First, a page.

The Art of Living: Vipassana Meditation as Taught by S. N. Goenka

Overview

The Ancient Meditation Technique that Brings Real Peace of Mind

Vipassand-bhavand, "the development of insight," embodies the essence of the teaching of the Buddha. As taught by S. N. Goenka, this path to self-awareness is extraordinary in its simplicity, its lack of dogma and, above all, its results. The Vipassana technique can be successfully applied by anyone.

Based on the lectures and writings of S. N. Goenka--and prepared under his direct ...

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Overview

The Ancient Meditation Technique that Brings Real Peace of Mind

Vipassand-bhavand, "the development of insight," embodies the essence of the teaching of the Buddha. As taught by S. N. Goenka, this path to self-awareness is extraordinary in its simplicity, its lack of dogma and, above all, its results. The Vipassana technique can be successfully applied by anyone.

Based on the lectures and writings of S. N. Goenka--and prepared under his direct guidance--The Art of Living shows how this technique can be used to solve problems, develop unused potential, and lead a peaceful, productive life. It includes stories by S. N. Goenka, as well as answers to students' questions, that convey a vivid sense of his teaching.

S. N. Goenka's Vipassana courses have attracted thousands of people of every background. Unique among teachers of meditation, Goenka is a retired industrialist and former leader of the Indian Community in Burma. Although a layman, his teaching has won the approval of senior Buddhist monks in Burma, India, and Sri Lanka, a number of whom have taken courses under his guidance. Despite his magnetism, he has no wish to be a "guru" --instead he teaches self-responsibility. This is the first systematic study of his teachings to appear in English.

The first systematic study in English of S.N. Goenka's extraordinary teaching of the Buddhist path to self-awareness.

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Product Details

  • ISBN-13: 9780060637248
  • Publisher: HarperCollins Publishers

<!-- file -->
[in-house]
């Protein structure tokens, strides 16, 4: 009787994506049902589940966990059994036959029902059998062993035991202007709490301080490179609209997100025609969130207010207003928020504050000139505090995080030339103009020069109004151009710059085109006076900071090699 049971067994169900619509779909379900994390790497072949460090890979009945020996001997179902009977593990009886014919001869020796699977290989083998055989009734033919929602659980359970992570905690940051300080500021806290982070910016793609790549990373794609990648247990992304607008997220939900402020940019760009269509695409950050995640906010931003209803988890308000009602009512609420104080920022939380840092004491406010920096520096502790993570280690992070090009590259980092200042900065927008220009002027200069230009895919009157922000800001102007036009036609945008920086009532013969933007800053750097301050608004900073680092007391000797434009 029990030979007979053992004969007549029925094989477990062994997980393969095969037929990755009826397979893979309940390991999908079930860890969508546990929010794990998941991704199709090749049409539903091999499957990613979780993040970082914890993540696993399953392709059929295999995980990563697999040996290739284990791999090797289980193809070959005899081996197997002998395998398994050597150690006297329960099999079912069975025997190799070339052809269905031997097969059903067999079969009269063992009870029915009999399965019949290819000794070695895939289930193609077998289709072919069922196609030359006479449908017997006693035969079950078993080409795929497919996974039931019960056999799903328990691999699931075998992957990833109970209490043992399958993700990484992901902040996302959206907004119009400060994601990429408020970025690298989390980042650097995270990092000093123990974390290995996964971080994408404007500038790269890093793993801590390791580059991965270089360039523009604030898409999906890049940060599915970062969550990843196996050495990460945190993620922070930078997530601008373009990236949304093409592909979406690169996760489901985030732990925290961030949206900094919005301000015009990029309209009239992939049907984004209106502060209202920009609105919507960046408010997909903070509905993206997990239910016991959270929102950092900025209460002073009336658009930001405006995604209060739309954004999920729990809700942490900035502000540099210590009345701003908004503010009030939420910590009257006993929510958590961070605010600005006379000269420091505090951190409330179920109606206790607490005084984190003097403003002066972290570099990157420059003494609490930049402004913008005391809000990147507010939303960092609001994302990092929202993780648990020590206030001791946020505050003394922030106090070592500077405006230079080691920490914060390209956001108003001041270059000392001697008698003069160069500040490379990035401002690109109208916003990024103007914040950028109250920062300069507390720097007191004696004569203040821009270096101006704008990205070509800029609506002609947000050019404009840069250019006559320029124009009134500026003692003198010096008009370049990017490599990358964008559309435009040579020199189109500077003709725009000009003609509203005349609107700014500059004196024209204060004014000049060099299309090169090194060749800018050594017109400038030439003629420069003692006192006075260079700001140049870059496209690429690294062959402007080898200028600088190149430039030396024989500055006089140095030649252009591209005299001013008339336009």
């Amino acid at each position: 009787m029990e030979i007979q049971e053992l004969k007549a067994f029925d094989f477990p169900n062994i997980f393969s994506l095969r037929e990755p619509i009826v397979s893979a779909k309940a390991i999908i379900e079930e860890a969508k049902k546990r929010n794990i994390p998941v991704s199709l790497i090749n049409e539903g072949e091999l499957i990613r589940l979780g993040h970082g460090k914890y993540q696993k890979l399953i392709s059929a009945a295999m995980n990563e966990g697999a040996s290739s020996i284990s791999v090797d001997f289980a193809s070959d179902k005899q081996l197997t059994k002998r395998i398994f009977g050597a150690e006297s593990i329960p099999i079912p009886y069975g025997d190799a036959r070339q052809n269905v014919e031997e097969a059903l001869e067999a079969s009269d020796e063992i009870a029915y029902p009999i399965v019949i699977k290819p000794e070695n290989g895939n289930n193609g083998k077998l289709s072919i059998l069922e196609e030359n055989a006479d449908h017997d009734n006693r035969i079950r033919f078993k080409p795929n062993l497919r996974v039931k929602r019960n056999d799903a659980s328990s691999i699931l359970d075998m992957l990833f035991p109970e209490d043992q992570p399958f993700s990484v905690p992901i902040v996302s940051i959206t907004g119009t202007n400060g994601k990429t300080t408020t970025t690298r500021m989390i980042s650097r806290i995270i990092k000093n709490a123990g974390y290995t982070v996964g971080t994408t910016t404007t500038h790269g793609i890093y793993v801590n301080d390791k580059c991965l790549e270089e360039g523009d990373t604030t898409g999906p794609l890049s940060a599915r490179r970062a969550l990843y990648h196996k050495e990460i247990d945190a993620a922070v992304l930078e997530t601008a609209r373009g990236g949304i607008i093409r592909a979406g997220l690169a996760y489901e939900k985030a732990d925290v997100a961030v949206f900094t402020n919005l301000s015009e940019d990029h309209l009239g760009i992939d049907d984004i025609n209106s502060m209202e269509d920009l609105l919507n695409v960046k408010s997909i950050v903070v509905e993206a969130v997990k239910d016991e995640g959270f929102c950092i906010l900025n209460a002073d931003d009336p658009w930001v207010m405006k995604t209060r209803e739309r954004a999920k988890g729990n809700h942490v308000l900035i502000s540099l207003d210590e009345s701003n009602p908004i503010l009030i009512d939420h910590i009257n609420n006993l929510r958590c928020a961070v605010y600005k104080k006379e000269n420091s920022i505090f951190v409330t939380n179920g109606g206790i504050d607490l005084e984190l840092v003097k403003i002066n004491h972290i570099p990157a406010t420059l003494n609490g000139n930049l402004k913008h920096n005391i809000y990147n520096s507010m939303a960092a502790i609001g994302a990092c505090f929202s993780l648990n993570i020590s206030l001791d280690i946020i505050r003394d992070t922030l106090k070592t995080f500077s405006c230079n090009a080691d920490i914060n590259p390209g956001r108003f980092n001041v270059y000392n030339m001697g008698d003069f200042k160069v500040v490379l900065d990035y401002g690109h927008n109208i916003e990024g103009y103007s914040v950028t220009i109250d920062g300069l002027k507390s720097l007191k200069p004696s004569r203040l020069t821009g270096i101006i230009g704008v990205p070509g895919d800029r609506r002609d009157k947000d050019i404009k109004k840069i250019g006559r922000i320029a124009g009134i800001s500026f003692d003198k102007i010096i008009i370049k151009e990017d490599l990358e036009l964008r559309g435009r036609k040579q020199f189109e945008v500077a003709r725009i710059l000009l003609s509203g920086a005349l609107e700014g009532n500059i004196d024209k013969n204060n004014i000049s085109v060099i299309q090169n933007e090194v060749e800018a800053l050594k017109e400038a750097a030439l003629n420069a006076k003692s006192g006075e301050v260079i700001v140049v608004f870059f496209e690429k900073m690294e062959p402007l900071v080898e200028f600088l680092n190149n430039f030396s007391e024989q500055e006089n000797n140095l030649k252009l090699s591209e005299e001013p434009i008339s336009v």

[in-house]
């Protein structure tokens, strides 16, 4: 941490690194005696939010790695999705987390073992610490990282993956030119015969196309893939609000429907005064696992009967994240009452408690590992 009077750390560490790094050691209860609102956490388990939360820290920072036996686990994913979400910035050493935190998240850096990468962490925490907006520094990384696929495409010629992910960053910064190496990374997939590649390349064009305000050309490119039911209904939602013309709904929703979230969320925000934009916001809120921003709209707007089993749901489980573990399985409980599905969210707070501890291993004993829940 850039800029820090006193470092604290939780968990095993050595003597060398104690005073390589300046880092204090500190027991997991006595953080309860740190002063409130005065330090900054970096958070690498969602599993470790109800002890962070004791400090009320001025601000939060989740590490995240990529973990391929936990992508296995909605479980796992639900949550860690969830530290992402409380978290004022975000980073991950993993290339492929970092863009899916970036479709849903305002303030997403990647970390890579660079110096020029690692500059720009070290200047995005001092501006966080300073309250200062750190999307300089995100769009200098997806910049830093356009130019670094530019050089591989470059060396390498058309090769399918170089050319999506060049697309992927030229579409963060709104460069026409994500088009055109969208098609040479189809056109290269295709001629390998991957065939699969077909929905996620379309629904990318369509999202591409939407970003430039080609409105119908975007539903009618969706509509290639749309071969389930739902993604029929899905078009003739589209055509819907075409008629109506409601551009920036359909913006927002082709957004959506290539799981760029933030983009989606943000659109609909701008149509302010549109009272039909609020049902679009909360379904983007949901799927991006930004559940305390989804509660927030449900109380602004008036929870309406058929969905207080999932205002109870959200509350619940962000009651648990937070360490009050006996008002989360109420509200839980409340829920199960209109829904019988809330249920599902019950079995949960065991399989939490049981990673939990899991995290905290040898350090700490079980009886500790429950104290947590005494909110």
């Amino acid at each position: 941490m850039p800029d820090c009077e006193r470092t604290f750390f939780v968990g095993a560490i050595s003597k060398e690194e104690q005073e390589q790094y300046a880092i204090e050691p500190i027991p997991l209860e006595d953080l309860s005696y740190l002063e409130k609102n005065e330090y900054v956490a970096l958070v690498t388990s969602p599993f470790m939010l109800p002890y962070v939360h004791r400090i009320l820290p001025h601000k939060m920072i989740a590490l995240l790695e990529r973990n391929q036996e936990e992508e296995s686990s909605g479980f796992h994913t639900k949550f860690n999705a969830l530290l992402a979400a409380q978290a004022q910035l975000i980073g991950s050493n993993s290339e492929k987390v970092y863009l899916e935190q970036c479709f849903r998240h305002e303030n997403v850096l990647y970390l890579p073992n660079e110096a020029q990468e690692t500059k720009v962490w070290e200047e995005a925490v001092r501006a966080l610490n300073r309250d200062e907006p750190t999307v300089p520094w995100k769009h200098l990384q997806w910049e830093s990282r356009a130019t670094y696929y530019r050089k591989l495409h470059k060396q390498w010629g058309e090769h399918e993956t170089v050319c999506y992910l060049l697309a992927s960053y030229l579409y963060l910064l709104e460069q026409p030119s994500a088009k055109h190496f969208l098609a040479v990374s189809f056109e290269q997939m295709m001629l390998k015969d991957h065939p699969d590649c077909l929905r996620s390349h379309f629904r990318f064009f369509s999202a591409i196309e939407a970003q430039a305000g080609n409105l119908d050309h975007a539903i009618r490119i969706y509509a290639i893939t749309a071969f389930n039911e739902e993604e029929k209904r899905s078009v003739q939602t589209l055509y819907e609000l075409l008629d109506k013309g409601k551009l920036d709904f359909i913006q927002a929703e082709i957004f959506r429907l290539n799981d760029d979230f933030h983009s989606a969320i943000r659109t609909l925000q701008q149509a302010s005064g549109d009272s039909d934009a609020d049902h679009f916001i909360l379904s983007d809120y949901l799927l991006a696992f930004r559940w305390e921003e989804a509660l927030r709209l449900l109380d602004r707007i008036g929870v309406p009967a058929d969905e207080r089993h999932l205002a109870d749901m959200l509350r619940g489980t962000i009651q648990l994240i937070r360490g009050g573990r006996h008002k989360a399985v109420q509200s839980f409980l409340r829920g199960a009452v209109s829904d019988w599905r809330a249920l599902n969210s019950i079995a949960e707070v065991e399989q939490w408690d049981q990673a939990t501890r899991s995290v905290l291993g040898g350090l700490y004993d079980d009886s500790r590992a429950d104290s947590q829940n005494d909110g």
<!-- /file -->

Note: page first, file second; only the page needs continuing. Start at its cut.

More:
• Publication date: 8/28/2009
  • Edition number: 1
  • Pages: 176
  • Sales rank: 113,749
  • Product dimensions: 5.31 (w) x 8.00 (h) x 0.39 (d)

Meet the Author

William Hart has studied Vipassana for many years. Since 1982, he has been conducting Vipassana courses in the West as an assistant teacher of S.N. Goenka.
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Read an Excerpt

Chapter One



The Search



All of us seek peace and harmony, because this is what we lack in our lives. We all want to be happy; we regard it as our right. Yet happiness is a goal we strive toward more often than attain. At times we all experience dissatisfaction in life -- agitation, irritation, disharmony, suffering. Even if at this moment we are free from such dissatisfactions, we can all remember a time when they afflicted us and can foresee a time when they may recur. Eventually we all must face the suffering of death.

Nor do our personal dissatisfactions remain limited to ourselves; instead, we keep sharing our suffering with others. The atmosphere around each unhappy person becomes charged with agitation, so that all who enter that environment may also feel agitated and unhappy. In this way individual tensions combine to create the tensions of society.

This is the basic problem of life: its unsatisfactory nature. Things happen that we do not want; things that we want do not happen. And we are ignorant of how or why this process works, just as we are each ignorant of our own beginning and end.

Twenty-five centuries ago in northern India, a man decided to investigate this problem, the problem of human suffering. After years of searching and trying various methods, he discovered a way to gain insight into the reality of his own nature and to experience true freedom from suffering. Having reached the highest goal of liberation, of release from misery and conflict, he devoted the rest of his life to helping others do as he had done, showing them the way to liberate themselves.

This person -- SiddhatthaGotama, known as the Buddha, "the enlightened one" -- never claimed to be anything other than a man.